In hormonal contraception, two types of hormones are used; estrogens and progestogens. The progestogens are the type of hormone that is mainly responsible for the contraceptive effects. They thicken the cervical mucus, suppress the ovulatory FH surge (at least if the dosage is not too low), and have an anti-proliferative effect on the endometrium resulting in the prevention of possible implantation if the other checkpoints would fail. The estrogen was only added to the formulation by chance. As the pill was developed, John Rock experimented with norethynodrel, developed by Frank Colton in 1952. The daily dose of 10 mg effectively suppressed ovulation in all women, and no breakthrough bleeding occurred. Due to these encouraging results, Rock wanted to further purify the norethynodrel. When he tested his formulation again, breakthrough bleeding occurred. This led to the discovery that the first batch of norethynodrel was contaminated with another hormone, mestranol. Mestranol is a synthetic estrogen, apparently inhibiting breakthrough bleeding. This accidental discovery led to the addition of 150 µg of mestranol to the 10 mg of norethynodrel in the first contraceptive pill, Enovid.
Since then, new progestogens have been developed, allowing to drastically reduce the dose from 10 mg to something in the range around 150 µg. As the use of estrogens is contraindicated for some women due to the well established pro-thrombotic effect, progestogen-only contraceptive pills have been developed. One of the most common ones - at least in western Europe - is Cerazette, containing 75 µg of desogestrel. As already noticed by John Rock in the early 50s, omitting the estrogen leads to a higher risk of breakthrough bleeding. According to MSD, the manufacturer of Cerazette, 20% of users have no breakthrough bleeding at all, and 20% of users have very strong breakthrough bleeding, which is similar to the withdrawal bleeding in combined oral contraceptives. The other 60% of users share physiologic behavior between these two extremes.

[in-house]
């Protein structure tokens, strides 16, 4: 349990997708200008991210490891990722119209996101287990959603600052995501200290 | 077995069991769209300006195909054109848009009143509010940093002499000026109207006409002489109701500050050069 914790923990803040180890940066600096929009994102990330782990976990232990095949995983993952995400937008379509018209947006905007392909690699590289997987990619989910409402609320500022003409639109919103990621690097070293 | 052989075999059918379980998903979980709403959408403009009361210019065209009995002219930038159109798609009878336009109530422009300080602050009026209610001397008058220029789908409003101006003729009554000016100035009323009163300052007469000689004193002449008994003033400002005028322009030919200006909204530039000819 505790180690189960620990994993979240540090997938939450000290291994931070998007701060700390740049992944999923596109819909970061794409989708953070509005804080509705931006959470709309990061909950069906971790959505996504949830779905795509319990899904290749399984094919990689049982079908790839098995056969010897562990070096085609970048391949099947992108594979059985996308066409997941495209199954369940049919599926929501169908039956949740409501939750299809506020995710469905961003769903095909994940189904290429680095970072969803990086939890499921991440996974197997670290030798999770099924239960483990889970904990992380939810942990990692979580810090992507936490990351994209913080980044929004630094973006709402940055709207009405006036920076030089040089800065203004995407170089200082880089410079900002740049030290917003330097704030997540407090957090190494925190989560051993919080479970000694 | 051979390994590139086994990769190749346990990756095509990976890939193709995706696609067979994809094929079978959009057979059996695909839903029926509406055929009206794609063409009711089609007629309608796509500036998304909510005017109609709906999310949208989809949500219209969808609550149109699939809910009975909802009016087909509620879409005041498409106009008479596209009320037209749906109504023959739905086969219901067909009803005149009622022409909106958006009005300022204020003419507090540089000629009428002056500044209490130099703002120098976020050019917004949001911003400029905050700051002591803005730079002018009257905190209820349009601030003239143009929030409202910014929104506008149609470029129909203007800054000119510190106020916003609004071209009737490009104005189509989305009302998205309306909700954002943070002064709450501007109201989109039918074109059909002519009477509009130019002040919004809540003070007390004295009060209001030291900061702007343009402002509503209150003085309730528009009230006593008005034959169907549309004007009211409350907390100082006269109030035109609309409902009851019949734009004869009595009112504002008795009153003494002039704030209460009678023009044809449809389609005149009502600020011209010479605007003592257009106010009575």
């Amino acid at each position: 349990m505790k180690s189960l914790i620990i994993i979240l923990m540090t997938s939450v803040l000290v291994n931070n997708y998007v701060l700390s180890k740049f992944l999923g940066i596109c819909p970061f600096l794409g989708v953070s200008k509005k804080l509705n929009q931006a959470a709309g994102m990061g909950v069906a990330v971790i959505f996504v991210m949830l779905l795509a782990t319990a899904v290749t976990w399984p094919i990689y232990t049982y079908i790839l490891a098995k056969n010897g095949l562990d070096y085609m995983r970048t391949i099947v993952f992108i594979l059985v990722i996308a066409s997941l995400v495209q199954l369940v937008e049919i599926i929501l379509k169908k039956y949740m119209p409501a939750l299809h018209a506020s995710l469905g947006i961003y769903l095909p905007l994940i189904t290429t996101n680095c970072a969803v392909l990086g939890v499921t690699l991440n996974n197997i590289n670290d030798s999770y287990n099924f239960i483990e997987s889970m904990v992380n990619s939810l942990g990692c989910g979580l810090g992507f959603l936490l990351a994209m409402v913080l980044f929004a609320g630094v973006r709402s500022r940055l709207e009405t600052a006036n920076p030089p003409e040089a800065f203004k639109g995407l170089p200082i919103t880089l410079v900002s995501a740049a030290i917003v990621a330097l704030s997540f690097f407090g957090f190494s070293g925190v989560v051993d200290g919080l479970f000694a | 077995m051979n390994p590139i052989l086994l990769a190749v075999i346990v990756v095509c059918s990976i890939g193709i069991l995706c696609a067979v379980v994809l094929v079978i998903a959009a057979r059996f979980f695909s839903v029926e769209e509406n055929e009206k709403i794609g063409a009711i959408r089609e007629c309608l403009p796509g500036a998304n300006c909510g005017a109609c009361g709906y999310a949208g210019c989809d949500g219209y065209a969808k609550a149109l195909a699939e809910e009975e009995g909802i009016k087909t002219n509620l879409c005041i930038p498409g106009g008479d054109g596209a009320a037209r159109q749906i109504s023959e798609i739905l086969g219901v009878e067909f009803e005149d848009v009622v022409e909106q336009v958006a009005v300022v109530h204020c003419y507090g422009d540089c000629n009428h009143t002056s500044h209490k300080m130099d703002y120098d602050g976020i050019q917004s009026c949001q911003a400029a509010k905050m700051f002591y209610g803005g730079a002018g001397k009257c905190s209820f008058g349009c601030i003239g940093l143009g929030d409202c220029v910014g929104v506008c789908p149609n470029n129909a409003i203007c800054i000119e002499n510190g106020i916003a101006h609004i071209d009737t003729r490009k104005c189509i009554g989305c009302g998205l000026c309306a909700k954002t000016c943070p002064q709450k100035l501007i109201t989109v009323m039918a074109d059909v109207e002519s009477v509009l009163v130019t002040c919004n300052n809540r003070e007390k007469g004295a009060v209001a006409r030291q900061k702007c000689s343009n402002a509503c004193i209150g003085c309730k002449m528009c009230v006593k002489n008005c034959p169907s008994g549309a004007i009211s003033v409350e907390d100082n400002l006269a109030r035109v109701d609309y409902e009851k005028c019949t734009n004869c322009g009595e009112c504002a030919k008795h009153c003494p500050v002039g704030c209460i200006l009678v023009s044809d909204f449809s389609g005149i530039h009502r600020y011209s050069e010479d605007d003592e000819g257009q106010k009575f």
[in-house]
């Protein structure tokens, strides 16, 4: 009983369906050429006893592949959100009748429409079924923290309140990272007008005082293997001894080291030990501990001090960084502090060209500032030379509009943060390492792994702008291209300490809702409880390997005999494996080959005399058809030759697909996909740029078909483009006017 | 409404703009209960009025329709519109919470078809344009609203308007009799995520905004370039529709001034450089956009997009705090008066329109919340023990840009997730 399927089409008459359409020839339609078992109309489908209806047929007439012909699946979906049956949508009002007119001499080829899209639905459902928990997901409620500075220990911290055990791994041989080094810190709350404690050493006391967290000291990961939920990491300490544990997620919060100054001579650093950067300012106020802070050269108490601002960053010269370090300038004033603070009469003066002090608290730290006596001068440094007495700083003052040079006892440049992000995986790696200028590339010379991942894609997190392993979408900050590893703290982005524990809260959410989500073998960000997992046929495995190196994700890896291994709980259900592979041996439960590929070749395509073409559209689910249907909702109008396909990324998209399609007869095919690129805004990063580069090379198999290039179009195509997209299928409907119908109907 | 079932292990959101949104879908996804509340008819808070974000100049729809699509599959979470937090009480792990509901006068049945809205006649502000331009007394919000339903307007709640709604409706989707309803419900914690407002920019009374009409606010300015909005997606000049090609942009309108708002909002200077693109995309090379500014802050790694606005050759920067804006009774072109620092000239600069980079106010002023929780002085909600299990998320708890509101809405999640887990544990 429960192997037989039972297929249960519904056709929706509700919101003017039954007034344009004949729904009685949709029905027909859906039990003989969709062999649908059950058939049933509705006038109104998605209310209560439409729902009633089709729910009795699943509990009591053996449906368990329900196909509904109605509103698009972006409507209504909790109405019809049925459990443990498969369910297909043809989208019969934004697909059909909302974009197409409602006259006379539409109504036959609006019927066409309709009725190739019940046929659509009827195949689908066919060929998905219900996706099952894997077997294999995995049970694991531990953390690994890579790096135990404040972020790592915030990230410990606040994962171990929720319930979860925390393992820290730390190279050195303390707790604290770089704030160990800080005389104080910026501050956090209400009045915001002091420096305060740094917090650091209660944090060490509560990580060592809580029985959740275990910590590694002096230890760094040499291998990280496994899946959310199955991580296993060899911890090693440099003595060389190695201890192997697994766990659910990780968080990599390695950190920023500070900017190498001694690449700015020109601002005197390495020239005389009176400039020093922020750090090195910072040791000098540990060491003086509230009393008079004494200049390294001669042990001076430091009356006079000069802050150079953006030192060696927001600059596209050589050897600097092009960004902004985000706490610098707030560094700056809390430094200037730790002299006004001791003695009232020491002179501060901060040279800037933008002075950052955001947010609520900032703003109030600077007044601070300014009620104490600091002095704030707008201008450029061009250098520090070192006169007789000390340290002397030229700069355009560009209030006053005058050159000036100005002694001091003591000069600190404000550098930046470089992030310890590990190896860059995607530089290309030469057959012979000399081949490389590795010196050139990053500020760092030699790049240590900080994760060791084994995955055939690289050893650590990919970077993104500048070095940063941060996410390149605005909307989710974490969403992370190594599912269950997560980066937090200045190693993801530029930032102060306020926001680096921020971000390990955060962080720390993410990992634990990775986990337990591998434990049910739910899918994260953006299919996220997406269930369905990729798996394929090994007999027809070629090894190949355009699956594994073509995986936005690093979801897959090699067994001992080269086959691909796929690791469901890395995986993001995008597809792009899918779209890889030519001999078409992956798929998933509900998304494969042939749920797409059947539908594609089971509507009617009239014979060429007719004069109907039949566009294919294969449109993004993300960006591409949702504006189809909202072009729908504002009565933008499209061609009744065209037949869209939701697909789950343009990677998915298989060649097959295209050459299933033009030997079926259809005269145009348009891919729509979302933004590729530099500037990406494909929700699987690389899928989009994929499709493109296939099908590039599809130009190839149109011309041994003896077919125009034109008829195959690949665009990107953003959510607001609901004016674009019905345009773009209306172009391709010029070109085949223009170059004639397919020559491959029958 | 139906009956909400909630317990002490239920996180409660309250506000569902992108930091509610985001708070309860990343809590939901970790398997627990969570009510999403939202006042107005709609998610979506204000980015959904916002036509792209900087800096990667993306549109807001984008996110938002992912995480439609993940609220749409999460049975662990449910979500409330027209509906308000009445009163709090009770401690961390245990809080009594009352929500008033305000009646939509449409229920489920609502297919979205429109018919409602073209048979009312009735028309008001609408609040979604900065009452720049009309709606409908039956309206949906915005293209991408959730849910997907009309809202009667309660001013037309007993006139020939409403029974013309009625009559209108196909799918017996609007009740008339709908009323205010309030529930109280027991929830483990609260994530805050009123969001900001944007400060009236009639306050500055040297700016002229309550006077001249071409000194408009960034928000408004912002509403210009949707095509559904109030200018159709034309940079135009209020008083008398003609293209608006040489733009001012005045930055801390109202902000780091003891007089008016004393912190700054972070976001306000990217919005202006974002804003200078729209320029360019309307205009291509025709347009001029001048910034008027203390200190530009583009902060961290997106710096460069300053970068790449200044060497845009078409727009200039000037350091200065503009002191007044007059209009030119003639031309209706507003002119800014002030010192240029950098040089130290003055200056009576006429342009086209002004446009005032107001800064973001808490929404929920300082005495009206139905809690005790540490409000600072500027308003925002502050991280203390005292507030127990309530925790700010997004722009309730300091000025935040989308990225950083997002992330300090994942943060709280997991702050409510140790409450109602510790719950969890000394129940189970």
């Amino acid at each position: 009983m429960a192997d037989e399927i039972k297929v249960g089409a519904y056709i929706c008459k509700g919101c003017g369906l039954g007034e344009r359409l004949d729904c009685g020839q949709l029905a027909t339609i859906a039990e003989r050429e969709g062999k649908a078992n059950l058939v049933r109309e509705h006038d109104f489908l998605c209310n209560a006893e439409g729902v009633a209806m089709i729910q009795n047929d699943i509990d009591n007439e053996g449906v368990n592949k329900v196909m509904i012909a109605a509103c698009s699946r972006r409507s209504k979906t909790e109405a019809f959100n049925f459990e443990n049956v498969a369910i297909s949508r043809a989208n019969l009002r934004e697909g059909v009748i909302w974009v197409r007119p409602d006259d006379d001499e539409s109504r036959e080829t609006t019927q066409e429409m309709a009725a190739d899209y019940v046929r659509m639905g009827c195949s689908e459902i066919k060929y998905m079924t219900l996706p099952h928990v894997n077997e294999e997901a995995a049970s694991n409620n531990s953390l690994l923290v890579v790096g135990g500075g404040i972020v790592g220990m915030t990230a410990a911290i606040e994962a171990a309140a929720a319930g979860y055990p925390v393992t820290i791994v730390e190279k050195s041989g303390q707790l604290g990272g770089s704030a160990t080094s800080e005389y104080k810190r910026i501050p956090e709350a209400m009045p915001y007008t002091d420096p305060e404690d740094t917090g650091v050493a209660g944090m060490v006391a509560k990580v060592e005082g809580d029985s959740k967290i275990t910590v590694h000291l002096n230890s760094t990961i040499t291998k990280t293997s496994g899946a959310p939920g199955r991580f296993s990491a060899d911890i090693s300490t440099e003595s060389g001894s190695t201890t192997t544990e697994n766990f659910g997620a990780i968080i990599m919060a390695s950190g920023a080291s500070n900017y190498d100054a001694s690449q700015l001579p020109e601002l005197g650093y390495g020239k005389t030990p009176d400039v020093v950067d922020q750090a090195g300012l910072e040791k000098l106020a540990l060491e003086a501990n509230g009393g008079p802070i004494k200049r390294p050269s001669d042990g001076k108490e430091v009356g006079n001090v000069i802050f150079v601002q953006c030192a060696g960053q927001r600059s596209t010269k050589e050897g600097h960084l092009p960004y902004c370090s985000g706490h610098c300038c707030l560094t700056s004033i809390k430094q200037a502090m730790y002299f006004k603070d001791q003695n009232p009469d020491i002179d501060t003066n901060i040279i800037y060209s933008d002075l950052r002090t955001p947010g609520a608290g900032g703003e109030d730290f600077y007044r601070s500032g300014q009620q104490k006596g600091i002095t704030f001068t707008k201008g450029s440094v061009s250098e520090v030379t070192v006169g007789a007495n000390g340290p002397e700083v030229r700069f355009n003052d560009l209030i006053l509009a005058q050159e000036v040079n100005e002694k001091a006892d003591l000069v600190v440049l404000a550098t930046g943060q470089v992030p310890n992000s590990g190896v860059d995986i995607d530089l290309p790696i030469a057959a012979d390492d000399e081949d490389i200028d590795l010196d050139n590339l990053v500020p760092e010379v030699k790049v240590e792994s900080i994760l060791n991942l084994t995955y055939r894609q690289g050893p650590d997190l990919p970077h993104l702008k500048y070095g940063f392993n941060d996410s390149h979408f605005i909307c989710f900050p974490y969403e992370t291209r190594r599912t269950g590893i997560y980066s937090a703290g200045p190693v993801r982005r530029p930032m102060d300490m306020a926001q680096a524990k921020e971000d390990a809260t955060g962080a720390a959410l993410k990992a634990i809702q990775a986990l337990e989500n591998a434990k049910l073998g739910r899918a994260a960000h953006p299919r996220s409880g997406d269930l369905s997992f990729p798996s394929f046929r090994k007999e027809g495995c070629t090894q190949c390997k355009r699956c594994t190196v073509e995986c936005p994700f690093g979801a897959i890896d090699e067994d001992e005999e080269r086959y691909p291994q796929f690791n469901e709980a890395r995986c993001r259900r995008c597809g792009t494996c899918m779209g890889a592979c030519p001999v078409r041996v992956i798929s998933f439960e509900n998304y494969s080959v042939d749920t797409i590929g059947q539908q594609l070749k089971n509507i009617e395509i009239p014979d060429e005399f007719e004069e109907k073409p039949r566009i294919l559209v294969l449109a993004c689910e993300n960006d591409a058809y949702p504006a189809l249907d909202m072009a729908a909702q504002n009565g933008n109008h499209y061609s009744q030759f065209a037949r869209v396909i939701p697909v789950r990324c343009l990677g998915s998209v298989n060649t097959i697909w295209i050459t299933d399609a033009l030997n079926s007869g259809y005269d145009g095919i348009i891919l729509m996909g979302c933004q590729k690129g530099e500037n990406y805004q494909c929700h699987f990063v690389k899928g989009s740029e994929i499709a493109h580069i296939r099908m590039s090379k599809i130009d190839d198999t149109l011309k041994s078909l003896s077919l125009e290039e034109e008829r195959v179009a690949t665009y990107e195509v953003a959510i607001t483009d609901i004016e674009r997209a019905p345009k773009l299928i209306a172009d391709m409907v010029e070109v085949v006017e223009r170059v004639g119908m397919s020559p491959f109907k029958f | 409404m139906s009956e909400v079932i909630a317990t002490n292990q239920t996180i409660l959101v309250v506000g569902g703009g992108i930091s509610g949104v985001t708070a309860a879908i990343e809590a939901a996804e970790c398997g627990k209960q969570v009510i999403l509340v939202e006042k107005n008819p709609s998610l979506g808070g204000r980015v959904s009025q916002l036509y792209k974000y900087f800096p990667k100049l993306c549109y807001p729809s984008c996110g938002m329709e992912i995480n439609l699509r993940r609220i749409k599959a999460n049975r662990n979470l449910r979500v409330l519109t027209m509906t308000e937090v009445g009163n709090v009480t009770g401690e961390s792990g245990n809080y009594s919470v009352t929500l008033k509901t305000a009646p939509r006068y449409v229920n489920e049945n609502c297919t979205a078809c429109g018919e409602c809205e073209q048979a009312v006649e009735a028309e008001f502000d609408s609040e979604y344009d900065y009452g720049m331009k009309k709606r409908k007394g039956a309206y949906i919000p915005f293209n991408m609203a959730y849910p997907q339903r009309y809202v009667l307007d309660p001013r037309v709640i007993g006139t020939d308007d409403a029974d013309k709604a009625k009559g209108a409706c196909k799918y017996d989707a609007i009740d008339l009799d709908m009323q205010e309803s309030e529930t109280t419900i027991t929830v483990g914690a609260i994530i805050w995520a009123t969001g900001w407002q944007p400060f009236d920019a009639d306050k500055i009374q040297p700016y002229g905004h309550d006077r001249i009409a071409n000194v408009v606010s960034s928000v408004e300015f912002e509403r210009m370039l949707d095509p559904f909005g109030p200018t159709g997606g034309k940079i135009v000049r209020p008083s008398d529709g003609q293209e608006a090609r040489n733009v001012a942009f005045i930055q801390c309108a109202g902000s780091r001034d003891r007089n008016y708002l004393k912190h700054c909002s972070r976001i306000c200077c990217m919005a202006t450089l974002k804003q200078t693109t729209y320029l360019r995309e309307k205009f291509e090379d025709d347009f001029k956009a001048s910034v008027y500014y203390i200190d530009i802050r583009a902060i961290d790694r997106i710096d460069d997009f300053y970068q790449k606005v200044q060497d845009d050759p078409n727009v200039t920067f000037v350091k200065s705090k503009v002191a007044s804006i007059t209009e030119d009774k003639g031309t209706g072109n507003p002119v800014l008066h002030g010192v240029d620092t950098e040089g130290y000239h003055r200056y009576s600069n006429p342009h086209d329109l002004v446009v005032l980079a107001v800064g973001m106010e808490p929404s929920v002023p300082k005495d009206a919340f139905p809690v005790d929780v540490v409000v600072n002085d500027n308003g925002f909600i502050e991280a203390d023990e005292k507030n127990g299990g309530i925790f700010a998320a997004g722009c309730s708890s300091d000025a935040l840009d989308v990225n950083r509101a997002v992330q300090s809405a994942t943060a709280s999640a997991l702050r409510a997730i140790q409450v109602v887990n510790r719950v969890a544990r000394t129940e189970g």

I'm struggling with understanding why the estrogen has such an important effect on breakthrough bleeding, and I'm unable to find a good answer to this very question. Estrogens have a proliferative effect on the endometrium, so you'd guess that this could even make things worse, isn't it? If the estrogen competes with the progestogen and the proliferative effect of the estrogen takes over, the endometrium would be able to build up. Wouldn't this mean that breakthrough bleeding could be stronger because now there is more to get rid of?
I would be very pleased if someone could explain this effect in some details and maybe also point to the relevant resources.